The Aid and Attendance Benefit can be a wonderful asset to qualifying veterans and their spouses or widows. This particular pension was established after World War I. Its initial purpose was to assist returning soldiers who had been injured and disabled in battle.
The pension has expanded over the years and now provides financial support to qualifying veterans who served at least one day of their active duty service during a time of official combat.
Official combat is defined by Congress and basically covers World War II, the Korean War, the Vietnam War, and the Gulf War. Veterans who served any time during these combat periods need to have served at least 90 days, but it’s two years active duty service for those who served during the Gulf War.
When people begin looking into the Aid and Attendance Benefit, they will likely have questions. Here are some common questions some veterans have about this pension made available through the VA.
Common Question #1: Can it be used for home care?
Yes, that is exactly what it’s designed for. If a veteran or veteran spouse, age 65 or older, has difficulty maintaining their own basic care and can prove that home care support is necessary at this point in his or her life, that’s what this pension was designed to provide support for.
Hiring a home care aide is one of the best options people can choose when they require some assistance around the house. There can be numerous ways to prove that home care is necessary, but a doctor’s recommendation can go a long way to helping with that.
Common Question #2: Can I get home care while I wait for the application to be processed?
Yes, qualifying veterans can certainly go and begin relying on home care aide. The application process can take several months, so a veteran who needs assistance now should contact a home care agency and discuss starting those services.
It’s important that the veteran understands whether or not he or she will actually qualify for this pension based on their time of service, specific need for home care support, and income and asset limits. If they’re confident they will be approved, this pension does offer reimbursement for services provided while the application was pending.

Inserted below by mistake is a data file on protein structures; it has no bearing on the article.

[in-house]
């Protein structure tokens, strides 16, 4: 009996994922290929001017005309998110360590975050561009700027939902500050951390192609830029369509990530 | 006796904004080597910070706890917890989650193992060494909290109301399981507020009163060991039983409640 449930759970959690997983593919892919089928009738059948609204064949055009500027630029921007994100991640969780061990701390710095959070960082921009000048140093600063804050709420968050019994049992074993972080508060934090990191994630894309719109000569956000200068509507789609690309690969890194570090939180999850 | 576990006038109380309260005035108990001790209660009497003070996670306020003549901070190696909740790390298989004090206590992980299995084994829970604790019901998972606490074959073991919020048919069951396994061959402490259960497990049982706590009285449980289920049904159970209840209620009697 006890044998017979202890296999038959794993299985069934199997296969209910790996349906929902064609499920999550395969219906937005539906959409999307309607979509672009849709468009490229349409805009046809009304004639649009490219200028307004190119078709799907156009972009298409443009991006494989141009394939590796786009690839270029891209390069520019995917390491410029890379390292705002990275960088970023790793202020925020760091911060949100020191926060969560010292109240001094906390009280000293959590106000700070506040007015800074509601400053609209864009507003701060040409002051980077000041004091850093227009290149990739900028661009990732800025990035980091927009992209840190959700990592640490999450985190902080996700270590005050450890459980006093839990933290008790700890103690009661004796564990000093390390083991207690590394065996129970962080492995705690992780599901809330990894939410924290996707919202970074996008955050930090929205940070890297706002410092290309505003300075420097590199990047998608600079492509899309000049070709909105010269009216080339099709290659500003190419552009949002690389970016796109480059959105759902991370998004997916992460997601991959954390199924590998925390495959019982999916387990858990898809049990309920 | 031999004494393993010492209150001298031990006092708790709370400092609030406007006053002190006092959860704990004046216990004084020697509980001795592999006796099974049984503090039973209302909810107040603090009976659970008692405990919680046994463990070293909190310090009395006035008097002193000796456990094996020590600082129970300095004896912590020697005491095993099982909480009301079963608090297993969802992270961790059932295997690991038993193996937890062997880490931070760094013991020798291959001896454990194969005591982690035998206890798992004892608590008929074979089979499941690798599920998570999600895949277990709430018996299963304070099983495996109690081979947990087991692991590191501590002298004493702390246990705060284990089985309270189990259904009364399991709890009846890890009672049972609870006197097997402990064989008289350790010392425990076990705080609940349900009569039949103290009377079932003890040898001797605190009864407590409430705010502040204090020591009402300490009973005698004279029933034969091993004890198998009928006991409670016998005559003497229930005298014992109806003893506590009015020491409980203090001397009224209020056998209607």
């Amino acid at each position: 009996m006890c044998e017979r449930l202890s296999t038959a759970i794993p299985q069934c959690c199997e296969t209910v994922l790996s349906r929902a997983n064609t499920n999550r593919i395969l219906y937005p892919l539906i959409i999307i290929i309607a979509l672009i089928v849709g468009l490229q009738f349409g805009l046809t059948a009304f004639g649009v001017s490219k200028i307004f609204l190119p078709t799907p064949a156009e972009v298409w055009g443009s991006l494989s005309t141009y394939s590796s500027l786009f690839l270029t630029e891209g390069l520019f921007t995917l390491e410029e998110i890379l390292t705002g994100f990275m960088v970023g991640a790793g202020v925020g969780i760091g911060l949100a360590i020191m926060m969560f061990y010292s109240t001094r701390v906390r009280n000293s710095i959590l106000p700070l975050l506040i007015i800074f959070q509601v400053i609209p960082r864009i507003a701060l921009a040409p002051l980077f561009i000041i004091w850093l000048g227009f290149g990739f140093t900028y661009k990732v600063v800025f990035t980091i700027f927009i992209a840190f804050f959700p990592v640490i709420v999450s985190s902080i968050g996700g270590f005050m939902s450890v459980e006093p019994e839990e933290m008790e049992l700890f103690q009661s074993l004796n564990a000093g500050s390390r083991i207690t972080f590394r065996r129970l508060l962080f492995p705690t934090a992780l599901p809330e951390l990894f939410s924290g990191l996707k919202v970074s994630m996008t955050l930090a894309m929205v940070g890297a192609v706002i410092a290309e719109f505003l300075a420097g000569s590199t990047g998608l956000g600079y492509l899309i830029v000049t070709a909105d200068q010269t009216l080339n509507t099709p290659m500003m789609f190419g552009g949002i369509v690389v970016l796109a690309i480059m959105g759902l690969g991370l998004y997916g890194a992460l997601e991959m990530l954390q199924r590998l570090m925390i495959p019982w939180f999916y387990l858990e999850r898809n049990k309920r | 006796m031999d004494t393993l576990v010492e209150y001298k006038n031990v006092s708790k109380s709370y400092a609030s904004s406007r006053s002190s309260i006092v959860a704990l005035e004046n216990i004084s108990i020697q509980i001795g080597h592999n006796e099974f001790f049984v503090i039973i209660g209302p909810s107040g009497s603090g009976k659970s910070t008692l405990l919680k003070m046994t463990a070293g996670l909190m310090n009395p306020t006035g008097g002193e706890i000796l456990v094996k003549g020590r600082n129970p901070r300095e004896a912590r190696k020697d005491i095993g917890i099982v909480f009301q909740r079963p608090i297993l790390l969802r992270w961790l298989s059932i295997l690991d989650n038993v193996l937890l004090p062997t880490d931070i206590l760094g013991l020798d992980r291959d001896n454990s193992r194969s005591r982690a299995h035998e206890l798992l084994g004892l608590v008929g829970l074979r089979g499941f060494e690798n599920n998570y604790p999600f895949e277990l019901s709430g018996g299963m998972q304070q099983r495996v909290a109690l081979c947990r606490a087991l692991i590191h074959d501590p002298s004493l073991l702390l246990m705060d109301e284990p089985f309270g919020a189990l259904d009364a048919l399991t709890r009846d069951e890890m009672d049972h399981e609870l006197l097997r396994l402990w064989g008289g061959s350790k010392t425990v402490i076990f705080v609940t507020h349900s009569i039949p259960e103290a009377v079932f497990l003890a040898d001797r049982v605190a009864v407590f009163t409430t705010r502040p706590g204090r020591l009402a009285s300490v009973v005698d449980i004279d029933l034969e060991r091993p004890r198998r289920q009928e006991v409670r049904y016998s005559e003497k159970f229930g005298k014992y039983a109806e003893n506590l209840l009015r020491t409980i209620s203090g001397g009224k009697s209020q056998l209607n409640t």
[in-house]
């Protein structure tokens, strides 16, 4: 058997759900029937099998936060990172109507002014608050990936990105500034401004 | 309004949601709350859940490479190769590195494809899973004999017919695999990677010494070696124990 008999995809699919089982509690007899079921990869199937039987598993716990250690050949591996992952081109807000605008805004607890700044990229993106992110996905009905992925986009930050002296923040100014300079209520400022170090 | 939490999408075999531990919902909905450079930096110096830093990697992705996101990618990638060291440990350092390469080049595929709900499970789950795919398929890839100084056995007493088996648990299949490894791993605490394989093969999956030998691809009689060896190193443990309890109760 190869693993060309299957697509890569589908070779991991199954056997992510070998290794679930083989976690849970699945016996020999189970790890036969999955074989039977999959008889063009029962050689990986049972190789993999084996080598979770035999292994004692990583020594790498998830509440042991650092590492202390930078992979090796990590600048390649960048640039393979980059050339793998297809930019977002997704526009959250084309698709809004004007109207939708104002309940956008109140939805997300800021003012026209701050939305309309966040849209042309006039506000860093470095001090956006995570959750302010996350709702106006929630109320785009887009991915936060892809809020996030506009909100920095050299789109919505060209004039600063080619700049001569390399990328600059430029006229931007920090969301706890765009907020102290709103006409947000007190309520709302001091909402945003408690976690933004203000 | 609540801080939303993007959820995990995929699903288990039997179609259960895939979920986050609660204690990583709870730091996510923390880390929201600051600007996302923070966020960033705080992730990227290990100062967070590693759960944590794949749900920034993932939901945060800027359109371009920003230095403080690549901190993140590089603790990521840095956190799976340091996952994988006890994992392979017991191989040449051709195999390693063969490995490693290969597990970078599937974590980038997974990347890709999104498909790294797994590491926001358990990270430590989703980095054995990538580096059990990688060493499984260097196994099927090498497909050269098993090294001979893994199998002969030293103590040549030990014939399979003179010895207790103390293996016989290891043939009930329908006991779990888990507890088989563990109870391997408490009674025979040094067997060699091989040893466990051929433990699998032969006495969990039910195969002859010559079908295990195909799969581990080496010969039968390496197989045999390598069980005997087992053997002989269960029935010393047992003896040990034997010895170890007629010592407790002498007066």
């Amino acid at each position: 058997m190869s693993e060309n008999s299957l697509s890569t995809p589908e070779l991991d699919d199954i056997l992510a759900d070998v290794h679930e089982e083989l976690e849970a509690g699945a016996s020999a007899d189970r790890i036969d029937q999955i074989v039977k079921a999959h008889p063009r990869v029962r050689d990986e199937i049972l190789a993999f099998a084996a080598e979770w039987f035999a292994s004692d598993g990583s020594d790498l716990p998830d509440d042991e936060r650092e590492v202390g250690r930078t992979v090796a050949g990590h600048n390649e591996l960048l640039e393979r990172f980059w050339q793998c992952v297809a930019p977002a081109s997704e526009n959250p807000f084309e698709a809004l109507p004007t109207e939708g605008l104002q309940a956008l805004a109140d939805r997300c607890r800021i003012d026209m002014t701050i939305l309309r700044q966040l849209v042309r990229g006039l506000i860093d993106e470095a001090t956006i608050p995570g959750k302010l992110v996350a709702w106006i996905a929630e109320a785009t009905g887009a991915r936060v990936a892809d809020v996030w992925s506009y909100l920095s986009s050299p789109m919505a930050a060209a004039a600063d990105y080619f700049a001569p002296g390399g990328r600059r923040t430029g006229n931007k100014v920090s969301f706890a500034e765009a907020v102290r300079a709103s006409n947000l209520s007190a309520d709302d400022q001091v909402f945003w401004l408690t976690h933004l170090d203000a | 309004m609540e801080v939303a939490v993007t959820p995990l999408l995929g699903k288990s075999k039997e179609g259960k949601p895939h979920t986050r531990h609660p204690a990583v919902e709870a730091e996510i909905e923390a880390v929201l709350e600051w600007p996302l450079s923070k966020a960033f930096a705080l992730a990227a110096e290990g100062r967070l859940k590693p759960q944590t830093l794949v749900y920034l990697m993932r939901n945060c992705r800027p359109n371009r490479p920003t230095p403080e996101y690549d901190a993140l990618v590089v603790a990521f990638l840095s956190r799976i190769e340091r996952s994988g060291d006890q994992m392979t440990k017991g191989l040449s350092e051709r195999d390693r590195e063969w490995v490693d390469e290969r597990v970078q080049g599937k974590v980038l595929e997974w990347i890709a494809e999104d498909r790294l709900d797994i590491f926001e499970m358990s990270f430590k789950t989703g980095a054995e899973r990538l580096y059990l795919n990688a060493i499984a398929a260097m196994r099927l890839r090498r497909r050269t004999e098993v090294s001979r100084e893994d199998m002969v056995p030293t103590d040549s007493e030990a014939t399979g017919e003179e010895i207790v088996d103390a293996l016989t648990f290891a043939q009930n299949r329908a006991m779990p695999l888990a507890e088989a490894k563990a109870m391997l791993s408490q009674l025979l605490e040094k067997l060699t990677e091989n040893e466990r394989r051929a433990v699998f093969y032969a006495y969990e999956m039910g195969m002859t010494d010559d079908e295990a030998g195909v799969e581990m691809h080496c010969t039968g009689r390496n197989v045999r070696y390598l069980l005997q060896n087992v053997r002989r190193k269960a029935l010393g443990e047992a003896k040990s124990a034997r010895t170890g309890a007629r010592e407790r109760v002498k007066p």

Common Question #3: How long does the approval process take?
It can take many months, almost up to a year, for some veterans to receive approval for this pension. That is just one reason why Veterans Care Coordination holds value.
If you or a loved one are considering hiring home care for veterans, please contact the friendly staff at Veterans Care Coordination™. Call today: 1-855-380-4400
Under Kyle’s leadership, Veterans Care Coordination has become one of the fastest growing senior service companies in the United States. Partnering with health care providers throughout the U.S., VCC serves more than 1000 clients in 45 states. The company currently employs more than 65 professionals.
In January 2014, Kyle was named to the St. Louis Business Journal’s prestigious “40 Under 40” list. The St. Louis Small Business Monthly also named him as one of the “100 St. Louisans to Know” in 2014. In 2015, Kyle was selected as one of ten national finalists for the 2015 Glenn Shepard Leadership Award. In addition, in September 2013, Veterans Care Coordination was honored by the St. Louis Small Business Monthly as one of the “Top 20” small businesses in the St. Louis area, in 2014 the company was honored as a finalist for the Arcus Awards and by the St. Louis Post Dispatch for being a Top Workplace.
Kyle is an accredited claims agent by the Department of Veterans Affairs. He is a frequent speaker on the topic of veterans’ benefits, addressing conferences such as the Home Care Association of America and the Northeast Home care Conference. Kyle currently serves on the Board of Directors of the Mid-East Area Agency on Aging and has been previously involved with the St. Louis Chapter of the Alzheimer’s Association. He resides in Lake St. Louis, Mo. with his wife and twin boys. In his spare time, Kyle is an avid tennis player.